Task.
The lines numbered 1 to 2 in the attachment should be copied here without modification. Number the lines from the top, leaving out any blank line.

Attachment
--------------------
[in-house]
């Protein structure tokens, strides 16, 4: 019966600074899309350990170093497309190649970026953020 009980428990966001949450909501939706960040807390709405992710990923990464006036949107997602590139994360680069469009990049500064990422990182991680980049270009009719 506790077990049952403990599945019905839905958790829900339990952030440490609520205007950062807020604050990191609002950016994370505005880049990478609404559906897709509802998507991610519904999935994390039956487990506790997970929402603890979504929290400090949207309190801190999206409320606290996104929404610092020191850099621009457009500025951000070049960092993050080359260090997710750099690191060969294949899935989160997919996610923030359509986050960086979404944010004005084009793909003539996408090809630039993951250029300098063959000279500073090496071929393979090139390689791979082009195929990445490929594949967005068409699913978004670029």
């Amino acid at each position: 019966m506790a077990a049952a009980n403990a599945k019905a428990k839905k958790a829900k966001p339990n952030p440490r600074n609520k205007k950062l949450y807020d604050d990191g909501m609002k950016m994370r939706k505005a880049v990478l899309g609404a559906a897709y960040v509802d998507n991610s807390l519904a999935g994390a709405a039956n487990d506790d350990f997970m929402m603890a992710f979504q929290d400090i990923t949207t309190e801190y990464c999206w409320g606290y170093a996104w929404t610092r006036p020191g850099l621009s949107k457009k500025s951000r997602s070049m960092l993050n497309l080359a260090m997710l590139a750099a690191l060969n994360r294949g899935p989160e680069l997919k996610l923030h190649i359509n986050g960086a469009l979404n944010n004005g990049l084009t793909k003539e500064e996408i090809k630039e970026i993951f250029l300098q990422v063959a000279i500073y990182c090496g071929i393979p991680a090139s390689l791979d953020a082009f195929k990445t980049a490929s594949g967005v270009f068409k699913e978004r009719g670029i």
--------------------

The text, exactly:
[in-house]
């Protein structure tokens, strides 16, 4: 019966600074899309350990170093497309190649970026953020 009980428990966001949450909501939706960040807390709405992710990923990464006036949107997602590139994360680069469009990049500064990422990182991680980049270009009719 506790077990049952403990599945019905839905958790829900339990952030440490609520205007950062807020604050990191609002950016994370505005880049990478609404559906897709509802998507991610519904999935994390039956487990506790997970929402603890979504929290400090949207309190801190999206409320606290996104929404610092020191850099621009457009500025951000070049960092993050080359260090997710750099690191060969294949899935989160997919996610923030359509986050960086979404944010004005084009793909003539996408090809630039993951250029300098063959000279500073090496071929393979090139390689791979082009195929990445490929594949967005068409699913978004670029």